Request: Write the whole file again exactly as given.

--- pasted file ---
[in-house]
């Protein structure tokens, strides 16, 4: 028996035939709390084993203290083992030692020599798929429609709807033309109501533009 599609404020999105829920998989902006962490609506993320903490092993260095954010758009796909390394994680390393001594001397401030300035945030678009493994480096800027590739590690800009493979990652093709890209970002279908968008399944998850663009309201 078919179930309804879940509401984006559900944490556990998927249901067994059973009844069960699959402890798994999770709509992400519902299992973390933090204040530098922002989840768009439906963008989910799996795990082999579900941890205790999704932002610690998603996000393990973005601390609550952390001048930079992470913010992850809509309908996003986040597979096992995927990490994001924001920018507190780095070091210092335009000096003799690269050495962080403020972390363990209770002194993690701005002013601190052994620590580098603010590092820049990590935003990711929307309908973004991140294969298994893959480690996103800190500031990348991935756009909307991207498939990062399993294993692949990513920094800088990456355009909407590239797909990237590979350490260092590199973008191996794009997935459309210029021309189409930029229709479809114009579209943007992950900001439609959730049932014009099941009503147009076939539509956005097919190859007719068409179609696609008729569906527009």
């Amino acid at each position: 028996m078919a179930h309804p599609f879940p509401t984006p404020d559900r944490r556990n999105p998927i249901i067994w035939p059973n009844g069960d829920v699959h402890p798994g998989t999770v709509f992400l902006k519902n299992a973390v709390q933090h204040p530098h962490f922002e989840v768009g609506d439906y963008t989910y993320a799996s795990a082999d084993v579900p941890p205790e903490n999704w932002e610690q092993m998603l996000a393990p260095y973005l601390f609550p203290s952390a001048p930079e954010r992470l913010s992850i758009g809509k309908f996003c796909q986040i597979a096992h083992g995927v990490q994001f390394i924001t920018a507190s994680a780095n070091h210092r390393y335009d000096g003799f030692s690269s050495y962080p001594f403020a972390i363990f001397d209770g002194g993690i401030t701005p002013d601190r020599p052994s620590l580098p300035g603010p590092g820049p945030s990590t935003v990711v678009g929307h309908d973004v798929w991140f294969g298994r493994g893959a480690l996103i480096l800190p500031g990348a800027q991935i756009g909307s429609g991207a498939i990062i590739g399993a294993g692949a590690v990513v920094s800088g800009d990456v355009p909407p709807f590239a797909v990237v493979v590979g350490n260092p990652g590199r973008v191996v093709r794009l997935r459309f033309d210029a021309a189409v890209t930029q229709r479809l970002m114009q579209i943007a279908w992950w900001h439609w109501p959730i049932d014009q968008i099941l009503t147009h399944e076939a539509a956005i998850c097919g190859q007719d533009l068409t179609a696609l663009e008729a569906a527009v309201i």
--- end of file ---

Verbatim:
[in-house]
């Protein structure tokens, strides 16, 4: 028996035939709390084993203290083992030692020599798929429609709807033309109501533009 599609404020999105829920998989902006962490609506993320903490092993260095954010758009796909390394994680390393001594001397401030300035945030678009493994480096800027590739590690800009493979990652093709890209970002279908968008399944998850663009309201 078919179930309804879940509401984006559900944490556990998927249901067994059973009844069960699959402890798994999770709509992400519902299992973390933090204040530098922002989840768009439906963008989910799996795990082999579900941890205790999704932002610690998603996000393990973005601390609550952390001048930079992470913010992850809509309908996003986040597979096992995927990490994001924001920018507190780095070091210092335009000096003799690269050495962080403020972390363990209770002194993690701005002013601190052994620590580098603010590092820049990590935003990711929307309908973004991140294969298994893959480690996103800190500031990348991935756009909307991207498939990062399993294993692949990513920094800088990456355009909407590239797909990237590979350490260092590199973008191996794009997935459309210029021309189409930029229709479809114009579209943007992950900001439609959730049932014009099941009503147009076939539509956005097919190859007719068409179609696609008729569906527009």
């Amino acid at each position: 028996m078919a179930h309804p599609f879940p509401t984006p404020d559900r944490r556990n999105p998927i249901i067994w035939p059973n009844g069960d829920v699959h402890p798994g998989t999770v709509f992400l902006k519902n299992a973390v709390q933090h204040p530098h962490f922002e989840v768009g609506d439906y963008t989910y993320a799996s795990a082999d084993v579900p941890p205790e903490n999704w932002e610690q092993m998603l996000a393990p260095y973005l601390f609550p203290s952390a001048p930079e954010r992470l913010s992850i758009g809509k309908f996003c796909q986040i597979a096992h083992g995927v990490q994001f390394i924001t920018a507190s994680a780095n070091h210092r390393y335009d000096g003799f030692s690269s050495y962080p001594f403020a972390i363990f001397d209770g002194g993690i401030t701005p002013d601190r020599p052994s620590l580098p300035g603010p590092g820049p945030s990590t935003v990711v678009g929307h309908d973004v798929w991140f294969g298994r493994g893959a480690l996103i480096l800190p500031g990348a800027q991935i756009g909307s429609g991207a498939i990062i590739g399993a294993g692949a590690v990513v920094s800088g800009d990456v355009p909407p709807f590239a797909v990237v493979v590979g350490n260092p990652g590199r973008v191996v093709r794009l997935r459309f033309d210029a021309a189409v890209t930029q229709r479809l970002m114009q579209i943007a279908w992950w900001h439609w109501p959730i049932d014009q968008i099941l009503t147009h399944e076939a539509a956005i998850c097919g190859q007719d533009l068409t179609a696609l663009e008729a569906a527009v309201i």